Let's face it. Donald Trump is an unscrupulous prick. He's a grifter. Same same for many of his immediate family and his courtiers.
We've got this pandemic brewing. The best scientific advice is that a shit storm is en route to the United States of Murica, a seismic event that would be bound to roil the stock markets.
Corrupt corporate executives use advanced knowledge to their personal benefit all the time. When they're on the evening news doing the "perp walk" it's often for the crime of insider trading. If you know a company is on the way down you unload before word gets out and the share price plummets. If you know the company has discovered gold, you and your proxies buy as many shares as you can before the word gets out and the share price soars. Either way, it's cheating. Money in your pocket, money in the bank.
How many members of Team Trump dumped all or some significant portion of their portfolios in the couple of weeks while Trump was saying the virus was contained, no problem, it would just disappear?
What leads me to ask that is the curious story of the Senate Intelligence Committee chair, Richard Burr, R - N.C. It seems Burr and his wife dumped upwards of $1.7 million in shares in mid-February and bought no shares thereafter.
In his most recent annual financial disclosure filed in 2019, Burr reported holding $1.3 million in equities. Anywhere between one-fourth and three-fourths of that was liquidated on a single day last month.While Trump was crooning "Don't worry, be happy," Burr held a private session with his major donors to let them in on the truth that Republicans, including their president, withheld from the American people.
It’s unclear how much control Burr has over his portfolio. His assets are managed by private wealth management firm Stephens Inc. Burr’s net worth in 2018 was between $3.4 million and $11 million, according to OpenSecrets’ review of his disclosure.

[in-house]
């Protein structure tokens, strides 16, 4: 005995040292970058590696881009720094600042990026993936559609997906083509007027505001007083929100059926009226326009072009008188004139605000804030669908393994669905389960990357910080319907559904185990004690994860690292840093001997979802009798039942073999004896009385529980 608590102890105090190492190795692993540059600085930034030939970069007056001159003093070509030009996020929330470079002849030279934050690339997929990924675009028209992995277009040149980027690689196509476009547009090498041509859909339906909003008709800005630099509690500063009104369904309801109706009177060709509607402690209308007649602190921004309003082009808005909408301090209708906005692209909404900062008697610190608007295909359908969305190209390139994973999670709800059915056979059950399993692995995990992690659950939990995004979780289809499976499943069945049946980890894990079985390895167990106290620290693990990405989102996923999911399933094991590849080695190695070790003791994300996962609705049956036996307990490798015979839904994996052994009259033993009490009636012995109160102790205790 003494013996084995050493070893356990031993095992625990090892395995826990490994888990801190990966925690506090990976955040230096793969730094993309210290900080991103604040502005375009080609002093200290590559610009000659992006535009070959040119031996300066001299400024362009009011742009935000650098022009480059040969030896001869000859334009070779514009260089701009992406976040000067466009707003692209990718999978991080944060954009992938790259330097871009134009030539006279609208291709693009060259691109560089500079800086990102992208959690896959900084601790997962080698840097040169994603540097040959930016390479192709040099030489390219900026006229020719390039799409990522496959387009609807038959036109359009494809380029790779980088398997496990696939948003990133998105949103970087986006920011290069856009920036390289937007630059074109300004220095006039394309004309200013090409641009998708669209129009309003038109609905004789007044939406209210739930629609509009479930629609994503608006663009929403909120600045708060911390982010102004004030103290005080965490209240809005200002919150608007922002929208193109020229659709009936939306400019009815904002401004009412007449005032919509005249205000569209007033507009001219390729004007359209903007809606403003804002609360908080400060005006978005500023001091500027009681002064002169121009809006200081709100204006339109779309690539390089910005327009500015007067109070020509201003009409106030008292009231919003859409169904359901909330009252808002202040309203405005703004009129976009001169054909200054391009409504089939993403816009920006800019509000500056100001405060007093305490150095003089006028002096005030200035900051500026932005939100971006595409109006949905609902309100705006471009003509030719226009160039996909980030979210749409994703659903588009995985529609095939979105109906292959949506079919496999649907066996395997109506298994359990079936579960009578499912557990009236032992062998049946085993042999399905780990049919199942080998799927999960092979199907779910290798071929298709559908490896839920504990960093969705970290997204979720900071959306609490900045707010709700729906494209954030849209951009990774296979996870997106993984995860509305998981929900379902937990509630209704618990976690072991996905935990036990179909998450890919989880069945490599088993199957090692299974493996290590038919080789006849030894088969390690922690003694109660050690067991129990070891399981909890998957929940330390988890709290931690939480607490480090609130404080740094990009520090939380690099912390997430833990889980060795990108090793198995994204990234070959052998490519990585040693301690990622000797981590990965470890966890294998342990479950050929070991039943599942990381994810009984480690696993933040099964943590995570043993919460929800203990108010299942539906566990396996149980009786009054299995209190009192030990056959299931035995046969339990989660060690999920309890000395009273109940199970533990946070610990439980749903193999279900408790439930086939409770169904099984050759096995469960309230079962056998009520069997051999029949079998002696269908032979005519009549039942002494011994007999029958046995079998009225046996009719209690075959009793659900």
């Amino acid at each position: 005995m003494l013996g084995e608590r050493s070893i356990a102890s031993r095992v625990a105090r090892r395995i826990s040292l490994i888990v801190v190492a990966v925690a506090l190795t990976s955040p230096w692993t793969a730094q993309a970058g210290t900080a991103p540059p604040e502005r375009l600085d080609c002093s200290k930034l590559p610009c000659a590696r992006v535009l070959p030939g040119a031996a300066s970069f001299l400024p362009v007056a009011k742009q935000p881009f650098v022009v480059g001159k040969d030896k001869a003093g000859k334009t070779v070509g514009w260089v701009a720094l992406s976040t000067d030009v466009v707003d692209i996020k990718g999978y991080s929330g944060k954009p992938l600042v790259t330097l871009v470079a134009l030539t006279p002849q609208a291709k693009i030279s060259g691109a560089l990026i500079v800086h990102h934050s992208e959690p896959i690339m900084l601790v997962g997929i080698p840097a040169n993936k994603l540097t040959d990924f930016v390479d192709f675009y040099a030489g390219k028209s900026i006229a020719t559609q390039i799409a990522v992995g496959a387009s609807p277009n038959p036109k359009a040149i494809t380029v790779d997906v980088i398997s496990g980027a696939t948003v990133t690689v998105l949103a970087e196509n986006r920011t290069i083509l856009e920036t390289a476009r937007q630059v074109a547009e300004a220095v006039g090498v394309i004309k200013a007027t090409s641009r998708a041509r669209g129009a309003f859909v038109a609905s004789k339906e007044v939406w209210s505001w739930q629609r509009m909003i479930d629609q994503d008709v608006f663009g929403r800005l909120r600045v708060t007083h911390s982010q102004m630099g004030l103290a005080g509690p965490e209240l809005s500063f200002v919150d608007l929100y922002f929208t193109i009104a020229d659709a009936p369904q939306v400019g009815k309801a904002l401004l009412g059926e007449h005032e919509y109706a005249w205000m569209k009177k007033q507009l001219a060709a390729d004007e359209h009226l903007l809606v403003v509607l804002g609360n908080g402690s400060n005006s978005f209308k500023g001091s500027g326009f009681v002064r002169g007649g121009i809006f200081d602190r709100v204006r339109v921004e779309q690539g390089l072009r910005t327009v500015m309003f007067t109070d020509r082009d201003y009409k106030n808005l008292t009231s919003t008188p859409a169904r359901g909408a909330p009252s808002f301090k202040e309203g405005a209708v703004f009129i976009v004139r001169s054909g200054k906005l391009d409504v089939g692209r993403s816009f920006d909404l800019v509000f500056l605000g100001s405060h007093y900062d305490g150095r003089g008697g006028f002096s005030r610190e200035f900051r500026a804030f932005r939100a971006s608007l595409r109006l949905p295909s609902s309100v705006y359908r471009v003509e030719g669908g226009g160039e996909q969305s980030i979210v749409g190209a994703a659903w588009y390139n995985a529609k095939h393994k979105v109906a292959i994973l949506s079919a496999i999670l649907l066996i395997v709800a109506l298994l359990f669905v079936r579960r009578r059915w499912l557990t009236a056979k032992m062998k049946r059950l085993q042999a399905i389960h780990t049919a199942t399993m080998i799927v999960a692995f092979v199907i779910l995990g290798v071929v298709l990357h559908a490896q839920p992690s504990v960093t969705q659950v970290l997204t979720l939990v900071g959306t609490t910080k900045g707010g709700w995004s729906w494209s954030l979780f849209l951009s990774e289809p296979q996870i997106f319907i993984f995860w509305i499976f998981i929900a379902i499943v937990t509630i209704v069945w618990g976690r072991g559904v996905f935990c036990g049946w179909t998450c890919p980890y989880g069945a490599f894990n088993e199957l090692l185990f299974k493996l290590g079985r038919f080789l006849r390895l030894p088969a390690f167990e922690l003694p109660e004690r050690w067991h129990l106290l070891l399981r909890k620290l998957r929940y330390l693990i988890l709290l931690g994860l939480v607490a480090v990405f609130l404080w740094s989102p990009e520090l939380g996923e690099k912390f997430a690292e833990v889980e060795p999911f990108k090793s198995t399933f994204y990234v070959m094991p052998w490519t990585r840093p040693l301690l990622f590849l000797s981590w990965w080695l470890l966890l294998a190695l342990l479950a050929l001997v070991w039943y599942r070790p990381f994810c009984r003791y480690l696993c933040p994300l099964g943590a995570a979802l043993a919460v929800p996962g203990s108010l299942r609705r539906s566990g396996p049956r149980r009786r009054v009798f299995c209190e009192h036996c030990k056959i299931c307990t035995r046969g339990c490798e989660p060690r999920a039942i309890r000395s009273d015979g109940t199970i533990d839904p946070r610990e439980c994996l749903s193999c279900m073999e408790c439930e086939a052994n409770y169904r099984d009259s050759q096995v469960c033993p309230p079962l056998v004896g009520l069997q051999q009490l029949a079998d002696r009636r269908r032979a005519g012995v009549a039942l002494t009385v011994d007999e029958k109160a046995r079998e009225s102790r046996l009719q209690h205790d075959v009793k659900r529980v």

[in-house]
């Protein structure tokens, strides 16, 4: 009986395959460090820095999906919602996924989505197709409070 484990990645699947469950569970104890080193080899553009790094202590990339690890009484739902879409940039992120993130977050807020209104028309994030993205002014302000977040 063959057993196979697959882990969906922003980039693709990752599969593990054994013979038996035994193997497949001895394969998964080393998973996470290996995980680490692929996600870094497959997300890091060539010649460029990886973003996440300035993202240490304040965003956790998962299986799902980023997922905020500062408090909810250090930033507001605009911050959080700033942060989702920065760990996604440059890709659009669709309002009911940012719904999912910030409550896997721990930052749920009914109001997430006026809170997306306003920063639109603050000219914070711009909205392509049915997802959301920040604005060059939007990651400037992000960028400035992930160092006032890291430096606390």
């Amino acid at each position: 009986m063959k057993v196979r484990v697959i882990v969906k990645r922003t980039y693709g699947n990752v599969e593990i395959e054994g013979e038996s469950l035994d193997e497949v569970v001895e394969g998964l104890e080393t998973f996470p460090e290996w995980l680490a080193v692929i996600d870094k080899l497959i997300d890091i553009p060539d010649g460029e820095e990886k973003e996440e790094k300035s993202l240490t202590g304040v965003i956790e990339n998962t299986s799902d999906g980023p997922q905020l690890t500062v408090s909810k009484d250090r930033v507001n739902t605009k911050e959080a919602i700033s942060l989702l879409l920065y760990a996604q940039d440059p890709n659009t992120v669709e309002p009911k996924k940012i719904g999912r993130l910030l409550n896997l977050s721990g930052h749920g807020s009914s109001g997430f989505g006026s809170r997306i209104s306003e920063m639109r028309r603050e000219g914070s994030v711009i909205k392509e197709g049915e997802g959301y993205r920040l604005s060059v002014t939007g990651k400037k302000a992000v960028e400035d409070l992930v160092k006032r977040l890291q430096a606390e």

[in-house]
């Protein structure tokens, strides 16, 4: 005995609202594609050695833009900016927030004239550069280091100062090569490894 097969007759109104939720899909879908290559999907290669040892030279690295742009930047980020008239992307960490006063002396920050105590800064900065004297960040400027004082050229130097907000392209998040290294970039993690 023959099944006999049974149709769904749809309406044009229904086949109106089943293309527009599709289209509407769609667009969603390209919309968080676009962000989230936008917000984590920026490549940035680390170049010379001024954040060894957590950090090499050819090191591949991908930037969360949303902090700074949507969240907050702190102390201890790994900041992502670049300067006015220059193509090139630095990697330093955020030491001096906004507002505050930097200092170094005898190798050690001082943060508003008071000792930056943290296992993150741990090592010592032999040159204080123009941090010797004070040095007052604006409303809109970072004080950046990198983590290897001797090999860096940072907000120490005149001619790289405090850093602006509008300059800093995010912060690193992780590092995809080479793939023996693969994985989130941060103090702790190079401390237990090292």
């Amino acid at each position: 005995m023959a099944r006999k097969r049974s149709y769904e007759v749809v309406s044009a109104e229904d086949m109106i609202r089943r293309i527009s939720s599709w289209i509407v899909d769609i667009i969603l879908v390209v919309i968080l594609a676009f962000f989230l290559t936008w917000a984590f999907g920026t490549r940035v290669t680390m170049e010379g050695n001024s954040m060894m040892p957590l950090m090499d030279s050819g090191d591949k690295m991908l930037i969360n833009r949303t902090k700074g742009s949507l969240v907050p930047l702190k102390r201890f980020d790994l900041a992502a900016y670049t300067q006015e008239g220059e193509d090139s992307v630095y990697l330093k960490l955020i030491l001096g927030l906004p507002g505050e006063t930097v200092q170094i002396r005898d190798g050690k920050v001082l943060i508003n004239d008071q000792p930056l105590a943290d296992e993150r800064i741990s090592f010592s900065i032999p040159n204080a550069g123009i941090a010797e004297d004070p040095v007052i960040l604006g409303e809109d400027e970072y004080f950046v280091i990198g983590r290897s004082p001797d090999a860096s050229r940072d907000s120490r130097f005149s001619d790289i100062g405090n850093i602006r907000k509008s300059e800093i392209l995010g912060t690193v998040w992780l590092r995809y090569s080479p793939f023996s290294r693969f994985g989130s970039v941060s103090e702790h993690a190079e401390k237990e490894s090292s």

In an audio recording obtained by NPR, the North Carolina Republican was heard telling donors at a luncheon on Feb. 27 that the coronavirus, officially called COVID-19, would likely spread through the population aggressively—and suggested it could kill hundreds of thousands of people.
"It is much more aggressive in its transmission than anything that we have seen in recent history," Burr said.Was Burr some deviant, an outlier, a Senator gone rogue? Is the US Congress "bought and paid for?"
"It is probably more akin to the 1918 pandemic," he added, referring to the flu pandemic which killed more than 600,000 Americans.
Consider this. What Burr told his select donors demonstrates that he, and probably many more of his ilk, knew a near apocalypse was coming down on the United States. It would be ruinous, especially to the donor class.
Recall that Lindsey Graham, with the mid-term elections looming, openly warned his GOP colleagues that they had to pass another round of reckless tax cuts for the rich or else lose the donor class, their electoral lifeline, their benefactors and so they did.
Sen. Lindsey Graham (R-S.C.) on Thursday became the latest Republican to admit the GOP is trying to ram through massive tax cuts for the rich to satisfy its wealthy donors, telling a journalist that if the party’s tax push fails, “the financial contributions will stop.”
Lindsey Graham says “the financial contributions will stop” if tax reform fails.
— Alan Rappeport (@arappeport) November 9, 2017
David Sirota, reporter with the International Business Times, responded by noting that it is both “laudably honest for Graham to admit this” and “a repulsive glimpse of how politicians see so many public policies as private financial transactions between them and their donors.”
As Common Dreams reported Tuesday, Rep. Chris Collins (R-N.Y.) has made a similar comment recently, complaining that his donors are pressuring him to pass tax cuts or “don’t ever call me again.”
Critics had the same response to Graham as they did to Collins: “Dude, you’re not supposed to actually admit that out loud.”That erased any lingering doubt that Congressional Republicans (and a load of Democrats too) were indentured to their donors, afraid to lose that critical support. They were indeed "bought and paid for."
Covid-19 created an opportunity to cement that support by ensuring that those key donors would be able to get out with their assets largely intact - even if that meant smallholders, the ma and pa retirement investors remained in peril, unwittingly left to face a collapsing market.
It would also mean a delay in mobilizing medical and other resources necessary to respond to the virus as the contagion took hold. That sort of delay translates into lives needlessly lost, jobs lost, and modest investments and savings wiped out.
Chairman Burr's loose lips may come back to haunt him and his colleagues. It begs the question of what must have been running through the mind of the person who leaked that tape.